| Friday October 31st 2014

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Stupid linux screen tricks


I use GNU Screen extensively to manage my work. Here are a few tips and shortcuts I’ve collected or developed…

1. Adding a status bar to screen. If you use screen inside screen, or screen on more than one machine, having a status bar is essential so you always know where you are. I have the following line in my .screenrc:
caption always "%{= kw}%-w%{= BW}%n %t%{-}%+w %-= @%H - %LD %d %LM - %c"
Now whenever I’m within screen, the bottom line looks like this, showing the names of all windows (and highlighting the active one), the hostname, and the date and time:

0 emacs 1 bash 2 farm5 @ulysses - Sunday 26 October - 16:06


2. Change the screen command key. For Emacs users, the default screen command key, C-a, is unacceptable. The following line in .screenrc changes it to C-o, which is still bound in Emacs, but less objectionable:
escape ^Oo

3. Shortcut resuming screen. Whenever I SSH to my desktop machine the first thing I do— always— is resume my previous screen session. The following command runs ssh and resumes screen in one fell swoop:
ssh -t ulysses "screen -d -r"

I stick that in a script called homebase and bind a hotkey, [Windows]-h, to

gnome-terminal -e ~/scripts/homebase

in Openbox so I’m only ever one key away.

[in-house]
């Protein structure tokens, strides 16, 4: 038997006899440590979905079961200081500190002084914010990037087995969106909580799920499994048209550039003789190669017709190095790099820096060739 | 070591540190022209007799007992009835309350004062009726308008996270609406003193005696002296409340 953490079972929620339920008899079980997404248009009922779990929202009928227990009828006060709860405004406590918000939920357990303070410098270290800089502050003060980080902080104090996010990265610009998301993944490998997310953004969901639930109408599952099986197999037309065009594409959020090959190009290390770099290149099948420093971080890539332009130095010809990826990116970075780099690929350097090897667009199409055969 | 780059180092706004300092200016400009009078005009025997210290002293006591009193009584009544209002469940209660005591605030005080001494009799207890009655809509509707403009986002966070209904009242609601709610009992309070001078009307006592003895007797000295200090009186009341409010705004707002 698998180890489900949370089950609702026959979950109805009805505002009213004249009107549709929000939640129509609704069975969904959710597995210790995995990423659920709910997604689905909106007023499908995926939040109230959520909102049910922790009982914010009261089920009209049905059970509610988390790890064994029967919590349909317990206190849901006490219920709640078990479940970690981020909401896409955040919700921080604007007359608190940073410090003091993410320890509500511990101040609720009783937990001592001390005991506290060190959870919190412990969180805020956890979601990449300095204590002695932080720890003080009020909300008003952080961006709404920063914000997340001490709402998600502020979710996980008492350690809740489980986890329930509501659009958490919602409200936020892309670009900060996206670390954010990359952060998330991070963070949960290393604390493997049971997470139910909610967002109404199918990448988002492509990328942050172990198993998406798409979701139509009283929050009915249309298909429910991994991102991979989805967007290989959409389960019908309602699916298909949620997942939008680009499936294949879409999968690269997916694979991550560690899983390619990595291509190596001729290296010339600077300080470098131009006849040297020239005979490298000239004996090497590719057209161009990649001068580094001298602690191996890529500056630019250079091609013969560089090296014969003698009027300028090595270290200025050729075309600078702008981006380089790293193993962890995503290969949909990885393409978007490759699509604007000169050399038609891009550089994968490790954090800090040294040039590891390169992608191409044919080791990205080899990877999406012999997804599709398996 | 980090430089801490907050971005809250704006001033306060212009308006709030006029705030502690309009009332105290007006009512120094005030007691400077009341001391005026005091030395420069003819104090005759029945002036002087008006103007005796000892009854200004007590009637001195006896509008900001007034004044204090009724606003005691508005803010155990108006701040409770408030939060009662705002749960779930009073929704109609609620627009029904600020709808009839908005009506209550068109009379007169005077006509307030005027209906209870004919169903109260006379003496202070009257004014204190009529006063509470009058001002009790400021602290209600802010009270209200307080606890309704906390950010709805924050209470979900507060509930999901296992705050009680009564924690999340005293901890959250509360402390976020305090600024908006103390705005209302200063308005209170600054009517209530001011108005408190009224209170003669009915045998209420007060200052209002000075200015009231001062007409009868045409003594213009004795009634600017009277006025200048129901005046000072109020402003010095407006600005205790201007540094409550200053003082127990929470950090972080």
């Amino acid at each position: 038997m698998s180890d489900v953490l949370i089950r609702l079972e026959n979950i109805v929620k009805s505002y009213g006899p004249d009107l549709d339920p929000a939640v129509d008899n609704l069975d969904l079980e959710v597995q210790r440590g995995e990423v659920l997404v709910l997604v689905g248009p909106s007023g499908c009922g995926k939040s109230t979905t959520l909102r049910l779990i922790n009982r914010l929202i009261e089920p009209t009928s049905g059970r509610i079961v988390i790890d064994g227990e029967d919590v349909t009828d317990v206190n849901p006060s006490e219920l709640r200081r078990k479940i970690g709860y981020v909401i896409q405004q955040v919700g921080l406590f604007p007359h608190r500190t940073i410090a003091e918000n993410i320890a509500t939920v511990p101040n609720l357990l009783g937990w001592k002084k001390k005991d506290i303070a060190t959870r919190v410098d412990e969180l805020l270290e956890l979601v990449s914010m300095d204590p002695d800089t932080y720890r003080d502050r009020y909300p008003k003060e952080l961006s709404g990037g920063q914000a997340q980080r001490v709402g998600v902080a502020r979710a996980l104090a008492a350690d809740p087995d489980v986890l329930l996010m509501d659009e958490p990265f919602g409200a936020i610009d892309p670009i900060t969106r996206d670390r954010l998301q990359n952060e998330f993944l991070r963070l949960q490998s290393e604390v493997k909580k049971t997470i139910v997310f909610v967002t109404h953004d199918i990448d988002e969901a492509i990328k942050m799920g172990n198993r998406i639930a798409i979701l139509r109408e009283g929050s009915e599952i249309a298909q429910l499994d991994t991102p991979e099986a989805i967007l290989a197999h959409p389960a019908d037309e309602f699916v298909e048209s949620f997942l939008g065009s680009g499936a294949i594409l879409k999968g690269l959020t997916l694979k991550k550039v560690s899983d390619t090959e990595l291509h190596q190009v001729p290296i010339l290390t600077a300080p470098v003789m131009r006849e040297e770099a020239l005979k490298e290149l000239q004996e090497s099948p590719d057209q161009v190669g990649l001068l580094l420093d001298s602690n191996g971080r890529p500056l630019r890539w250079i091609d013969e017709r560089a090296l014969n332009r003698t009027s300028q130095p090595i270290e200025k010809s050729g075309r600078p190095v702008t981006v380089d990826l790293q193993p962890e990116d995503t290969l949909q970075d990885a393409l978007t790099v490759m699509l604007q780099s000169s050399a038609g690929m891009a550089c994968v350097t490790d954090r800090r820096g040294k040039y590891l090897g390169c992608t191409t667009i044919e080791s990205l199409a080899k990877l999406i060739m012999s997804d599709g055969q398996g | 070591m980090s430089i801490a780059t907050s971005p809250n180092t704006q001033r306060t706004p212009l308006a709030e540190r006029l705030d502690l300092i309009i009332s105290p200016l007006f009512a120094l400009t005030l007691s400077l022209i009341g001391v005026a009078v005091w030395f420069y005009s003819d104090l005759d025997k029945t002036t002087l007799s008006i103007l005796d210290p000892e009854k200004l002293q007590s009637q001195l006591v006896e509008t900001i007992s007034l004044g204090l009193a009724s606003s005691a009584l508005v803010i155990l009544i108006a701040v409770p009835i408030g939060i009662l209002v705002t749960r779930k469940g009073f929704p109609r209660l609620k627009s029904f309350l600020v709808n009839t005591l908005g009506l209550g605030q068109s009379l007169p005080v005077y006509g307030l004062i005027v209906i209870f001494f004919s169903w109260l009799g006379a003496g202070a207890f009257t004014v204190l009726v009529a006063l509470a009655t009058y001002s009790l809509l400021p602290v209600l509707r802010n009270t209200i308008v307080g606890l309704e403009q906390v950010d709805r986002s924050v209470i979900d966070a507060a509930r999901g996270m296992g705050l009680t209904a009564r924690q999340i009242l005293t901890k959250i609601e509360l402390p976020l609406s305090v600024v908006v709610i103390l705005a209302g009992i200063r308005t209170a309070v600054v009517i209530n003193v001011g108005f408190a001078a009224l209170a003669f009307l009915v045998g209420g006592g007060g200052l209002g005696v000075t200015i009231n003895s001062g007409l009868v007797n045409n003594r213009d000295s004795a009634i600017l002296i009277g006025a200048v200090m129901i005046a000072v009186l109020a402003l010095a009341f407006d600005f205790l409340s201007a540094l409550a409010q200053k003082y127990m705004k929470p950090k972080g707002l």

4. Use nested screens. My desktop machine has good connectivity, so from my screen there, I connect to a bunch of remote machines which I use for my work, and of course, I use screen on those hosts too.

To send a C-o to a screen instance which is itself inside a screen window, you need to escape it and type C-o o. So, for example, if C-o n is usually used to go to the next window, you’ll need to use C-o o n to go to the next window in a nested instance. This setup is hard to beat for managing connections to multiple computers. It sounds complicated, but your muscle memory will take care of it soon.

5. Generate new windows automatically. Whenever I SSH into another host from inside screen, I usually want a dedicated window for that connection. The following snippet in my .bashrc makes it so that when I’m inside screen and type ssh SOME-HOST, it creates a new window and titles it SOME-HOST, then invokes ssh in the new window.

# Opens SSH on a new screen window with the appropriate name.
screen_ssh() {
numargs=$#
screen -t ${!numargs} ssh $@
}
if [ $TERM == "screen" -o $TERM == "screen.linux" ]; then
alias ssh=screen_ssh
fi

(Caveat: this doesn’t quite work when you specify a host and a command on the same line, e.g. ssh some-host "ls ~".)

6. Managing DISPLAYs. The disconnect-and-resume-anytime way of working can sometimes be a curse. Shells inside screen windows don’t get environment variables like $DISPLAY updated whenever you resume a session. So if you carelessly launch an X program from inside one, it may end up on a display which is either long gone or not the one you intended to use. The following simple trick automagically sets DISPLAY to the display at the last place you resumed a screen session (i.e. probably where you are sitting right now).

First, write the value of $DISPLAY to a file whenever you resume screen. One way to do this is by using a shell alias like the following whenever you resume, instead of using screen -d -r directly:

alias sc='echo $DISPLAY>~/.last-display; screen -d -r'
Alternatively, the invocation from #3, above, might now look like this:

ssh -X -t ulysses "echo \$DISPLAY>~/.last-display; screen -d -r"

Now, this shell alias here sets the display appropriately, so that, for example, here xterm runs xterm on your “current” display:
alias here='DISPLAY=`cat ~/.last-display`'

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